1. Regardless of what he was wearing, stupid shit, by stupid road users. There should be a seperate test and code on car licenses before they are allowed to tow anything behind them. Car licenses should be graded like bikes, no cars bigger than a 2L 4cylinder, unless you can do an open class license in an open class vehicle with the same restrictions. (0 BAC, no passengers, 12 months upon getting license) It was good enough for bikers to do a car license, bike license, re-class (12months restrictions) go again and do an r-class, on an appropriate machine (12 more months) all the while paying top $$$ and fighting for an opening at an approved riding school (ask some learners about booking periods and wait times). Screw car drivers. Give the the same scrutiny we go through, just to get our opens and watch the amount of drivers give up, or fail. There goes half your congestion problem.

    1. In some countries the cost of getting a license is more than some would pay for their first car! I may be wrong but I think Germany Japan and Singapore are some of those places and some of them even have similar restrictions or grades to the licenses. I wonder what the road fatality statistics are like by comparison with each other as I think Japan and Singapore have a similar speed kills mentally to Australia.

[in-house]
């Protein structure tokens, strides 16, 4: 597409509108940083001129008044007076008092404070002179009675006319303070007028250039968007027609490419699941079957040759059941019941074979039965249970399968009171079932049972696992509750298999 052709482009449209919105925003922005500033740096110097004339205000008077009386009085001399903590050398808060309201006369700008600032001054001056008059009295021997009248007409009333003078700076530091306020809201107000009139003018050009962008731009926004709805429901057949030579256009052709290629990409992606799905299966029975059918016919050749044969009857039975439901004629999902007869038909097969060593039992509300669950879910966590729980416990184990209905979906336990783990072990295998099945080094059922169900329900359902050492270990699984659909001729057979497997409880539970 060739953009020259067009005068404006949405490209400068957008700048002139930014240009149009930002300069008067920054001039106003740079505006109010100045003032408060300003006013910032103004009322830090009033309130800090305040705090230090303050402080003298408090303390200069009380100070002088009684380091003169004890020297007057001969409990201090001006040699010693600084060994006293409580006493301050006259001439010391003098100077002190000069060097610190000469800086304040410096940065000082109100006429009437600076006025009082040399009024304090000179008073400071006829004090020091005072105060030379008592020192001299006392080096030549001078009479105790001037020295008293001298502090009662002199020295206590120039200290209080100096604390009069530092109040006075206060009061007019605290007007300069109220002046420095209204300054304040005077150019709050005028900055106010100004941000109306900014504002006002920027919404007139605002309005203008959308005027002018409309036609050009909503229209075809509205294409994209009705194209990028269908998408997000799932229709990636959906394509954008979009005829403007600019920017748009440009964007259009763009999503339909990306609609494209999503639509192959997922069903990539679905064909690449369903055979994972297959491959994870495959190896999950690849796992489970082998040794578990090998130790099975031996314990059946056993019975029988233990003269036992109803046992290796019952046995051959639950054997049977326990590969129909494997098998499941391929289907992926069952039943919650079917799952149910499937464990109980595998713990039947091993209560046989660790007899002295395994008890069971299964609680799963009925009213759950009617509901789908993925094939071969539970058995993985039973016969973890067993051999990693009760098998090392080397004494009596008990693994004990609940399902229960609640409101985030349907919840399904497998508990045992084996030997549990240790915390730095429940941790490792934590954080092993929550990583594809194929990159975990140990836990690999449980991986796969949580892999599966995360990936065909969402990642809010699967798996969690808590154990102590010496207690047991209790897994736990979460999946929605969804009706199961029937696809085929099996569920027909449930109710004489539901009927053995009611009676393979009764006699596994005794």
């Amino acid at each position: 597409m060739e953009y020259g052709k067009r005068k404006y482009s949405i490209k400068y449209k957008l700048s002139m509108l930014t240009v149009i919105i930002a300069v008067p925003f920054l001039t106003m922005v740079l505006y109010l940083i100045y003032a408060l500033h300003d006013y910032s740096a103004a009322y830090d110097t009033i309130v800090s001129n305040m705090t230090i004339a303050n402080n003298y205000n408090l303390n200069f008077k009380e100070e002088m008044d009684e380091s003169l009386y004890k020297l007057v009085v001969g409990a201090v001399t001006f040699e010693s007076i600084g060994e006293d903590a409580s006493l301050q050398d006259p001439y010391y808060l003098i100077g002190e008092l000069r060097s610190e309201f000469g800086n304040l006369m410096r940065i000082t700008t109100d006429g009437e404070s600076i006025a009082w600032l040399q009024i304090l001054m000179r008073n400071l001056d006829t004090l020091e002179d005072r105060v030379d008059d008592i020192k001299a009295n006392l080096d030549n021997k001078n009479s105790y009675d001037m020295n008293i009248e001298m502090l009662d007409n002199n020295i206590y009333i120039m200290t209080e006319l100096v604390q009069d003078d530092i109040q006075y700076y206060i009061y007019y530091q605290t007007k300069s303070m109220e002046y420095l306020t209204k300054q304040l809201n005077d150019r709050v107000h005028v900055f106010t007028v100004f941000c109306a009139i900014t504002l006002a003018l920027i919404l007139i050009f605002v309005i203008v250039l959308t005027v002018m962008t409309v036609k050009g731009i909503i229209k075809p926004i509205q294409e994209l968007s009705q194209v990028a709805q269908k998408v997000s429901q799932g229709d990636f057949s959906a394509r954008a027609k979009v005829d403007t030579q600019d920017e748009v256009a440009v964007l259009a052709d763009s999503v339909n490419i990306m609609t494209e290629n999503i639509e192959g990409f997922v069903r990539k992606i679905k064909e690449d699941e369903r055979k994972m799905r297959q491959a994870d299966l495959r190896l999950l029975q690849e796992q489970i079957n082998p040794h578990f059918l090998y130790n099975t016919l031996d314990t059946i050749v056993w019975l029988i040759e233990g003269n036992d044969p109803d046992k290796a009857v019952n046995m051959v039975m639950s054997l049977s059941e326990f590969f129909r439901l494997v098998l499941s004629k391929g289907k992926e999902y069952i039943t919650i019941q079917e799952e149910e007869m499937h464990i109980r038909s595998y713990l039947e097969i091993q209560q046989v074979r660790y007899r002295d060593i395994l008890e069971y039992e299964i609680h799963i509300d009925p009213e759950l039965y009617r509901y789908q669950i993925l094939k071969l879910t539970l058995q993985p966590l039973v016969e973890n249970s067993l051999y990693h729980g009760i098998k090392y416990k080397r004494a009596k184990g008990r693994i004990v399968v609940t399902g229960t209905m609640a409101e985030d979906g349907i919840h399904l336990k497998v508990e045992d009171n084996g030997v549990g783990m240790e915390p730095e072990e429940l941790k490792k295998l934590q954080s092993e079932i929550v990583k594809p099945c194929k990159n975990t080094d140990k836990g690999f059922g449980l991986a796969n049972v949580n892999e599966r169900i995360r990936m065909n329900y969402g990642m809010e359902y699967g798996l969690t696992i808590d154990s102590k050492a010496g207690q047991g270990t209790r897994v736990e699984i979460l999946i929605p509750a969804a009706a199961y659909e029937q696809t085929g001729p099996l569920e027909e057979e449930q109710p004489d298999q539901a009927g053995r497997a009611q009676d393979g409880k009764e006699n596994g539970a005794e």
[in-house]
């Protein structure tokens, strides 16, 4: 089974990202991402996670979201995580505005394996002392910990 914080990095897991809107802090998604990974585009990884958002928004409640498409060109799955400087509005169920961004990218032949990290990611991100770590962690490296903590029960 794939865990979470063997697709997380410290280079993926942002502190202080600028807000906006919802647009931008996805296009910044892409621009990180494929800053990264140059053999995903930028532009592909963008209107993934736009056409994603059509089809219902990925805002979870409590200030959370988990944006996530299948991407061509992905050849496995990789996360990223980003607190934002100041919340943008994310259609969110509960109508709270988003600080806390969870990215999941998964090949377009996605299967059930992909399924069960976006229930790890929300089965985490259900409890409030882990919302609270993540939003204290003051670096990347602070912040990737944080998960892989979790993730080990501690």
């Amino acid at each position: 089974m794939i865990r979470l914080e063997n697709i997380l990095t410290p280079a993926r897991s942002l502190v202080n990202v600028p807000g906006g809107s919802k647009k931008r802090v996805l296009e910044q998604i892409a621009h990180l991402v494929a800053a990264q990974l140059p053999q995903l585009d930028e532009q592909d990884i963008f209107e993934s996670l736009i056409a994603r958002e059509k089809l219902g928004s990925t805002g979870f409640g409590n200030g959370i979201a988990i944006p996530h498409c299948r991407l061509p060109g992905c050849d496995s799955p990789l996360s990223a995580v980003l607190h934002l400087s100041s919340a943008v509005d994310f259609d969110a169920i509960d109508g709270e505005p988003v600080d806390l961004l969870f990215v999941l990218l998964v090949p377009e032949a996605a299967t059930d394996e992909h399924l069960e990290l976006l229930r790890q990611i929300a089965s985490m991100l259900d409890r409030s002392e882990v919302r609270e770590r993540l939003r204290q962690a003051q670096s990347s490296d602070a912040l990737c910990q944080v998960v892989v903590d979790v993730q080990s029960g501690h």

2. I watched this a couple of times and it looks like the rider was caught off guard at just the wrong moment. He was either in the process of changing lanes when it happened or choose the wrong direction to try an avoid it. It appears he tried to accelerate and go round it but wasn’t quick enough. If he had braked and gone left the video may not have even made it to YouTube. But from an armchair we all know better.

  3. If not for witnesses and the dashcam this accident like many others would have been classified as rider error I’m sure.
    There are numerous supposed single vehicle motorcycle accidents where the obvious conclusion was rider error or hooning that in reality were far from it.
    It would be easy to imagine that roll of foam rolling off somewhere hidden and the police believing that the rider was doing wheelies and came a cropper as they write out their report for the coroner. I was nearly knocked off my bike by either a large black bird or a Wellington boot that descended from the sky.

  4. I followed a bike trailer once where I bonused a fuel container full of fuel that glided nicely off the back of the three rail wheel trailer and landed off the edge of the road where I stopped and picked it up. If it was yours, I flashed my lights at you as it slid out slowly, but surely, but you kept travelling forth. Always alert. Thanks.

  5. I was pulled up at a roundabout once when
    the 4wd coming up behind braked hard and
    lost a load of steel rods .The only thing that
    saved me was, as soon as i heard the sound of
    tyres biting and sliding steel i took off, narrowly
    avoiding becoming a human kebab.
    The steel speared into the road where i had been
    moments before. Headphones ? Never